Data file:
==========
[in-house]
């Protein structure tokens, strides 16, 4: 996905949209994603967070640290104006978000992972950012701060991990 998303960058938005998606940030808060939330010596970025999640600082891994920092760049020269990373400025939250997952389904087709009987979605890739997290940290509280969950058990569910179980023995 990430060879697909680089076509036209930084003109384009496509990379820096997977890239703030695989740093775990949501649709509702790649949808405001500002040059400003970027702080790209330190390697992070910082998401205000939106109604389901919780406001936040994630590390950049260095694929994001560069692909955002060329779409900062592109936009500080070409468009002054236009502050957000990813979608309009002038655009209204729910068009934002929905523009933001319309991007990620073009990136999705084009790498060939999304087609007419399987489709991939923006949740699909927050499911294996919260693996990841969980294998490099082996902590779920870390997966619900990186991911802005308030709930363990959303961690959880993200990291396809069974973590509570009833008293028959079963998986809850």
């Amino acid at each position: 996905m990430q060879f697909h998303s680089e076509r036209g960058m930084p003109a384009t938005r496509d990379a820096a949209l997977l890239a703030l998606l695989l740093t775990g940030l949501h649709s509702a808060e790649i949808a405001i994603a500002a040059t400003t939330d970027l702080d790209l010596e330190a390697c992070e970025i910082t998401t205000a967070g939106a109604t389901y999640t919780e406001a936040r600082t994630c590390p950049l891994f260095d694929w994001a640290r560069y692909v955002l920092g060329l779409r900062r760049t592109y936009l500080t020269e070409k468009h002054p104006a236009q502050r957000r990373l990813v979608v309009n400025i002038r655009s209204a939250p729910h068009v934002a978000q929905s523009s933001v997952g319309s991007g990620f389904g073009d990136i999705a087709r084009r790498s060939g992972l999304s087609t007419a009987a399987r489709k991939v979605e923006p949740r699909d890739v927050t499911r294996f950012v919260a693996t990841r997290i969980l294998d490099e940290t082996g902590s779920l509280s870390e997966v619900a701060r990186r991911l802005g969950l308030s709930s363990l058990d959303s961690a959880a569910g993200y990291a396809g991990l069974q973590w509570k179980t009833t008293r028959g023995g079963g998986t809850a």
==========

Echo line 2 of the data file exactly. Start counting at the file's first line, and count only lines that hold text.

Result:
């Protein structure tokens, strides 16, 4: 996905949209994603967070640290104006978000992972950012701060991990 998303960058938005998606940030808060939330010596970025999640600082891994920092760049020269990373400025939250997952389904087709009987979605890739997290940290509280969950058990569910179980023995 990430060879697909680089076509036209930084003109384009496509990379820096997977890239703030695989740093775990949501649709509702790649949808405001500002040059400003970027702080790209330190390697992070910082998401205000939106109604389901919780406001936040994630590390950049260095694929994001560069692909955002060329779409900062592109936009500080070409468009002054236009502050957000990813979608309009002038655009209204729910068009934002929905523009933001319309991007990620073009990136999705084009790498060939999304087609007419399987489709991939923006949740699909927050499911294996919260693996990841969980294998490099082996902590779920870390997966619900990186991911802005308030709930363990959303961690959880993200990291396809069974973590509570009833008293028959079963998986809850």